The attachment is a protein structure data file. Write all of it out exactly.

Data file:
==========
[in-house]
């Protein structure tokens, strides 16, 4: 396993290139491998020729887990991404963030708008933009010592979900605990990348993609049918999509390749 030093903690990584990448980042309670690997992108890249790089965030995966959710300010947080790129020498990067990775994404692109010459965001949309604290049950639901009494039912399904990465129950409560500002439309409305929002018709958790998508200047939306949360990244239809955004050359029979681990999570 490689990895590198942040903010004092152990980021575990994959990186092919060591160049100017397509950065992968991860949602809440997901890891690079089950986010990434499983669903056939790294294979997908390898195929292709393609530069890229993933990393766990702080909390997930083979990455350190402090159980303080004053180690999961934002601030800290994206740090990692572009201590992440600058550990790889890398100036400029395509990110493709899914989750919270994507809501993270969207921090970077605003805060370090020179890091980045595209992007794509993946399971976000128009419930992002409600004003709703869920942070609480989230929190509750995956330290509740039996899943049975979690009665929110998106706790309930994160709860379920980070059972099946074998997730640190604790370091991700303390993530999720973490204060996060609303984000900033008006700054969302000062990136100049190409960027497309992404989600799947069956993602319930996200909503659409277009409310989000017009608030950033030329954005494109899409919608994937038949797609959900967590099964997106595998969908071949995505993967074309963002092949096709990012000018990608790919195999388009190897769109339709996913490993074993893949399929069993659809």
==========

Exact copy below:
[in-house]
């Protein structure tokens, strides 16, 4: 396993290139491998020729887990991404963030708008933009010592979900605990990348993609049918999509390749 030093903690990584990448980042309670690997992108890249790089965030995966959710300010947080790129020498990067990775994404692109010459965001949309604290049950639901009494039912399904990465129950409560500002439309409305929002018709958790998508200047939306949360990244239809955004050359029979681990999570 490689990895590198942040903010004092152990980021575990994959990186092919060591160049100017397509950065992968991860949602809440997901890891690079089950986010990434499983669903056939790294294979997908390898195929292709393609530069890229993933990393766990702080909390997930083979990455350190402090159980303080004053180690999961934002601030800290994206740090990692572009201590992440600058550990790889890398100036400029395509990110493709899914989750919270994507809501993270969207921090970077605003805060370090020179890091980045595209992007794509993946399971976000128009419930992002409600004003709703869920942070609480989230929190509750995956330290509740039996899943049975979690009665929110998106706790309930994160709860379920980070059972099946074998997730640190604790370091991700303390993530999720973490204060996060609303984000900033008006700054969302000062990136100049190409960027497309992404989600799947069956993602319930996200909503659409277009409310989000017009608030950033030329954005494109899409919608994937038949797609959900967590099964997106595998969908071949995505993967074309963002092949096709990012000018990608790919195999388009190897769109339709996913490993074993893949399929069993659809």